Anyone who lived in Wichita, Kan., 30 years ago will tell you that the "culture wars" used to be different. That there was a time when it seemed like the way people thought about things like race and evolution and abortion might change gradually, the natural result of long co-existence among those with differing views. Pro-life people lived next door to pro-choice families, yet neighborhood block parties stayed peaceful. Planned Parenthood put discreet ads in the high school newspaper with no uproar. Debate societies and church youth groups discussed abortion-not without heat, but without violence and without tears. This is perhaps the only way in which the early 1980s can be described as "idyllic."
And then all hell broke lose. That hell, even more than the murder that was one of its many eventual results, is the subject of Stephen Singular's The Wichita Divide: The Murder of Dr. George Tiller and the Battle Over Abortion . I went to high school in Wichita and college in Kansas in the '80s and '90s; Singular grew up there a couple of generations earlier. Both of us watched as what had once been a placid city in a state best known for being Dorothy's pre-Oz black-and-white home became a focal point in the abortion wars-"the dividing line between two visions of the United States, two views of God, and two radically different perceptions about what women can and cannot do with their own bodies." I saw people I'd known for years get caught up on one side or another; a boyfriend's mother went from mildly pro-life Catholic housewife to being arrested for handcuffing herself to Dr. Tiller's car in the space of a few years. The abortion dispute enflamed other long-standing issues and sparked the full-blown culture wars, and any chance of the gradual evolution of Kansas evaporated, along with the ability to even use the word evolution without risking giving offense. How?
In The Wichita Divide, Singular found a very personal way to answer that question. It's a half true-crime book, half cultural discourse, and it is at its most fascinating when Singular follows the evolution of Dr. Tiller's murderer, Scott Roeder, from an ordinary, slightly unstable guy into a remorseless and righteous killer through the eyes of Roeder's first wife, Lindsey Roberts. This is, in part, the story of "what it was like to fall in love with a man, have a child with him, and then watch him turn into an American terrorist."
Roberts is stunned by Roeder's transformation-when they married, he attended church only cursorily and shared her "casually pro-life" beliefs. She is essentially held hostage as his views grow more and more extreme, but not extreme enough for a court to deny him visitation with his son. It's a wrenching story. By the moment, toward the end of the book, when she took Roeder's call from jail and told him-"I just want you to understand that I'm a card-carrying, pro-choice, Obama Democrat, and a member of the Feminist Majority Foundation, and I don't believe in anything you've done, Scott. I think it's totally wrong"-my sympathies were as strongly with her as they were with the Tiller family.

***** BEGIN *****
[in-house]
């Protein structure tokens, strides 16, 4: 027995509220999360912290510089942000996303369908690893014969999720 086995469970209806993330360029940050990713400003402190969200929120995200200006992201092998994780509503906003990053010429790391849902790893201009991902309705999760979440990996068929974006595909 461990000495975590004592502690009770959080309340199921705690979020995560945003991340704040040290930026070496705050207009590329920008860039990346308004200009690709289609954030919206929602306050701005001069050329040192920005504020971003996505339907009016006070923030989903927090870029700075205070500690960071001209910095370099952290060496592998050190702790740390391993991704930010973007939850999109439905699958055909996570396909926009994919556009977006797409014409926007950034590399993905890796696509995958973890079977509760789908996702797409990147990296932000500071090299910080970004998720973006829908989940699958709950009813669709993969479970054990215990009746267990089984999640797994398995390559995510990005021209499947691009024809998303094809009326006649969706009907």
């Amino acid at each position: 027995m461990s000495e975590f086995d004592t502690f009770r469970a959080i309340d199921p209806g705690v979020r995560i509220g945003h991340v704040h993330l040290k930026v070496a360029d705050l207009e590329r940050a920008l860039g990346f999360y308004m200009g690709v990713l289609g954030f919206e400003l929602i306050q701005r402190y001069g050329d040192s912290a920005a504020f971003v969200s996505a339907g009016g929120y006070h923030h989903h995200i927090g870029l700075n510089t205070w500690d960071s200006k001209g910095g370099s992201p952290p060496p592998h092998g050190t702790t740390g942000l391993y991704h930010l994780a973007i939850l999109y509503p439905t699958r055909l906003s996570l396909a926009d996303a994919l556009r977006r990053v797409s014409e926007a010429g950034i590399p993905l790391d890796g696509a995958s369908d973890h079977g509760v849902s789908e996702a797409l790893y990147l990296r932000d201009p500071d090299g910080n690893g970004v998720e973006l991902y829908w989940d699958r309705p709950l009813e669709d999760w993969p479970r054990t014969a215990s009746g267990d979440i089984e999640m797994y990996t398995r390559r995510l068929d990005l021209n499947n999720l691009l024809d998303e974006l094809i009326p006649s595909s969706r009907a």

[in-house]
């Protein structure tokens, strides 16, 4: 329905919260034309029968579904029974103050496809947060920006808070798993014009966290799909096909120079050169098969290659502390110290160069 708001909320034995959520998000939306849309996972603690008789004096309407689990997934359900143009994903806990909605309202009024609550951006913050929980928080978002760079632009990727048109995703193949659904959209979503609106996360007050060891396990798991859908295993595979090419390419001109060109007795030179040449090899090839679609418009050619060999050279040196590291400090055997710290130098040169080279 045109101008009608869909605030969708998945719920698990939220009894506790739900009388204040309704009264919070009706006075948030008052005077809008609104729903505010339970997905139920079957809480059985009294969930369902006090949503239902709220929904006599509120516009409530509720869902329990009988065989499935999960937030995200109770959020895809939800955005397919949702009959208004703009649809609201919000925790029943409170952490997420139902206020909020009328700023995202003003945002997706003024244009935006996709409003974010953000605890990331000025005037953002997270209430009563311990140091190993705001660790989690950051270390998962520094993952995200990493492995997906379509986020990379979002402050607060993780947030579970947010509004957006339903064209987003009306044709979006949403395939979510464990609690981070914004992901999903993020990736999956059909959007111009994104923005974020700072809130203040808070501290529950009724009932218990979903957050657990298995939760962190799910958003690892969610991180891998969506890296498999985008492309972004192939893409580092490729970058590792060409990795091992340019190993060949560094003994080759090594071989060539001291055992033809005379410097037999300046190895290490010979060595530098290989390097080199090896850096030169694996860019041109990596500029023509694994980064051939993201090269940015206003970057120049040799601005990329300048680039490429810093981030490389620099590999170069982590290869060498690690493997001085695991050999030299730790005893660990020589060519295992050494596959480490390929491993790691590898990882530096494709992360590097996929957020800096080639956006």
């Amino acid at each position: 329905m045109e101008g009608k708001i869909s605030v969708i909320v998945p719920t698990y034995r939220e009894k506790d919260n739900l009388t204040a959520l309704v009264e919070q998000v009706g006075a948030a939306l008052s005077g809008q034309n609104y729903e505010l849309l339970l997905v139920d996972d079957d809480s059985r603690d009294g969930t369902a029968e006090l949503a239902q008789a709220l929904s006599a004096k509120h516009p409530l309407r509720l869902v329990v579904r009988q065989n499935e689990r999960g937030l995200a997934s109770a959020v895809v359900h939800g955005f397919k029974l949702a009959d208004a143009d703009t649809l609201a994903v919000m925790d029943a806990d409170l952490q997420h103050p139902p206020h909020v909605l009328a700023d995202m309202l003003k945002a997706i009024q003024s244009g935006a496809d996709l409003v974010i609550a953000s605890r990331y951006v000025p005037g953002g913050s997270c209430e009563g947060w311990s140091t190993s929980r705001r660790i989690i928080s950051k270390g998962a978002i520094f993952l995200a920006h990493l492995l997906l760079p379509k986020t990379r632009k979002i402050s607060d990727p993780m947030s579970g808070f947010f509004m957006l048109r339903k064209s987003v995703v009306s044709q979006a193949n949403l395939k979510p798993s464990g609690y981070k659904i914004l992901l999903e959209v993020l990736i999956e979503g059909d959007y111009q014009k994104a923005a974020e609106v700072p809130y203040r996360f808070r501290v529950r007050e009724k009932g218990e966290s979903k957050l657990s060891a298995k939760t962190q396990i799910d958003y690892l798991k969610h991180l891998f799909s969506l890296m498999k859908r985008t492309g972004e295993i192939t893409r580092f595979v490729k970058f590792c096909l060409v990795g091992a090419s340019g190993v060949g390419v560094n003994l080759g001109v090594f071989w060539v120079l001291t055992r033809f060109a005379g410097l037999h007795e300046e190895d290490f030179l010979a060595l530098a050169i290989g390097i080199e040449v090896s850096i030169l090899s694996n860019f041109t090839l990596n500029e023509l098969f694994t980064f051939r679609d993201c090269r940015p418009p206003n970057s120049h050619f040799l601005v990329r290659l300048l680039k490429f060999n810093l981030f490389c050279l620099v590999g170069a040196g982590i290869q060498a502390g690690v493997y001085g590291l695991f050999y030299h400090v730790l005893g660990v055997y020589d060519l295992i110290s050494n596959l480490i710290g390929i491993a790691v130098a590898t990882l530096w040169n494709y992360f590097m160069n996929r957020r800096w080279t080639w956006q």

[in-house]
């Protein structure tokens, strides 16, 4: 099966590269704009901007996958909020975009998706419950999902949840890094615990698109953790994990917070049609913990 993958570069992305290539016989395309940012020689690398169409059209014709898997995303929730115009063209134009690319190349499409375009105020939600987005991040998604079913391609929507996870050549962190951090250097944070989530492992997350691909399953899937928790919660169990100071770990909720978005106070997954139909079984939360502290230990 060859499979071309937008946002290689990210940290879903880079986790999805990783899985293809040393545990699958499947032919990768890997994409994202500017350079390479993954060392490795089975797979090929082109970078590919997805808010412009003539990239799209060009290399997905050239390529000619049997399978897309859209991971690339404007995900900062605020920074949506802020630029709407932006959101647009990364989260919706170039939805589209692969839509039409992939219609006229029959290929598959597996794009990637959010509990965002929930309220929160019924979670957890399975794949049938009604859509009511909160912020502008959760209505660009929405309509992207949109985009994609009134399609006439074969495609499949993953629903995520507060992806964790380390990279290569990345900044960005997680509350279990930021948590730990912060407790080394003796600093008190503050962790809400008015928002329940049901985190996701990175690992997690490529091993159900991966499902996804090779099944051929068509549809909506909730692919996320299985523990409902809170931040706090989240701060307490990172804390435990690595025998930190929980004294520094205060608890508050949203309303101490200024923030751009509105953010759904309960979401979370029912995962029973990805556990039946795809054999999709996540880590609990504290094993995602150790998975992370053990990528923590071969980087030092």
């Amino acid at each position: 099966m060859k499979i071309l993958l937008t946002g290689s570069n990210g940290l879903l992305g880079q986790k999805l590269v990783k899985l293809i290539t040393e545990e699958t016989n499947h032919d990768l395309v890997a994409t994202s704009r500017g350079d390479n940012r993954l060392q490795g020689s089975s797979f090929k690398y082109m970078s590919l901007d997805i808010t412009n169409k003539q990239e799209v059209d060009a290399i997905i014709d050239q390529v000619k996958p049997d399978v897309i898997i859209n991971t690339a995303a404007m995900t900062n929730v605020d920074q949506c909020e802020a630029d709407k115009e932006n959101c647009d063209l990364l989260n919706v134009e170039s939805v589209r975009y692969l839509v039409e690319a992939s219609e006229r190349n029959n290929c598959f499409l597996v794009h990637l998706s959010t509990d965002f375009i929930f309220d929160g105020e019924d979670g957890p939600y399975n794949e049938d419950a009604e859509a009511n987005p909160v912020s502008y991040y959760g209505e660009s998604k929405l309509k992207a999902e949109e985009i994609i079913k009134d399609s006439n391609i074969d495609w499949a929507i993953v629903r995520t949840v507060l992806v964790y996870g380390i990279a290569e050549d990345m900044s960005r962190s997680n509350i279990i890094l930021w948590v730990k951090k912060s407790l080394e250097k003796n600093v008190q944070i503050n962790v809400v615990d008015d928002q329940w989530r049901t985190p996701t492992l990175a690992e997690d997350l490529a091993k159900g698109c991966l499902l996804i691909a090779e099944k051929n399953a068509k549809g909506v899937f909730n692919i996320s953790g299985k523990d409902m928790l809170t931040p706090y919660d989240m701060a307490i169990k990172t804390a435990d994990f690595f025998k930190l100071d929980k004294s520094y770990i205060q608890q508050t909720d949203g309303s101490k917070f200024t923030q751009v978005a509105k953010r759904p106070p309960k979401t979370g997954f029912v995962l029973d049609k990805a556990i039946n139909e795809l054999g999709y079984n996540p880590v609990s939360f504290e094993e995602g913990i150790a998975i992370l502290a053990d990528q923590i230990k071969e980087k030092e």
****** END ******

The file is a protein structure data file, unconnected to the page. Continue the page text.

Roeder, too, is the most human (and therefore the most frightening) of monsters. Singular says he "doesn't like the word loser," but it's hard to avoid with Roeder, who never managed to hold onto a job or a family and sank from one far-right trope to another, taken in by a fraudulent televangelist, refusing to pay taxes, and eventually getting arrested driving around with no license plate on his car. All of Roeder's obsessions, right up to his anti-abortion terrorism (from the beginning of his anti-abortion crusade, he advocates, and attempts, bombing empty clinics and Planned Parenthood offices) seem to be less about conviction and more about the last resort of an alienated, disenfranchised man looking for community and finding, instead, a scapegoat and an outlet. It's an ugly story made uglier by a pervasive sense that it's not at all an unusual one-except in the final outcome.
Singular's personal views are clear-this isn't an even-handed book about how the left and right came to be at such odds. But by putting Lindsey Roberts' story at the heart of his book, he's managed to depict the ways that the movement of the extreme right-wing views that once hovered on the edge of society into the mainstream harm people who never intended to engage in cultural warfare. In revealing the humanity of both Dr. Tiller (shown as a very flawed saint) and his murderer, Singular makes it even clearer just how far we are from an end to what's only in part an ideological clash. The Wichita Divide is also a complex, detailed (and infuriating) look at how politics and personality have played into the abortion wars in unexpected ways. It's a captivating read, but not a soothing one. The battle between Roeder and Dr. Tiller is over. The larger battles have been going on for decades-yet they appear to have just begun.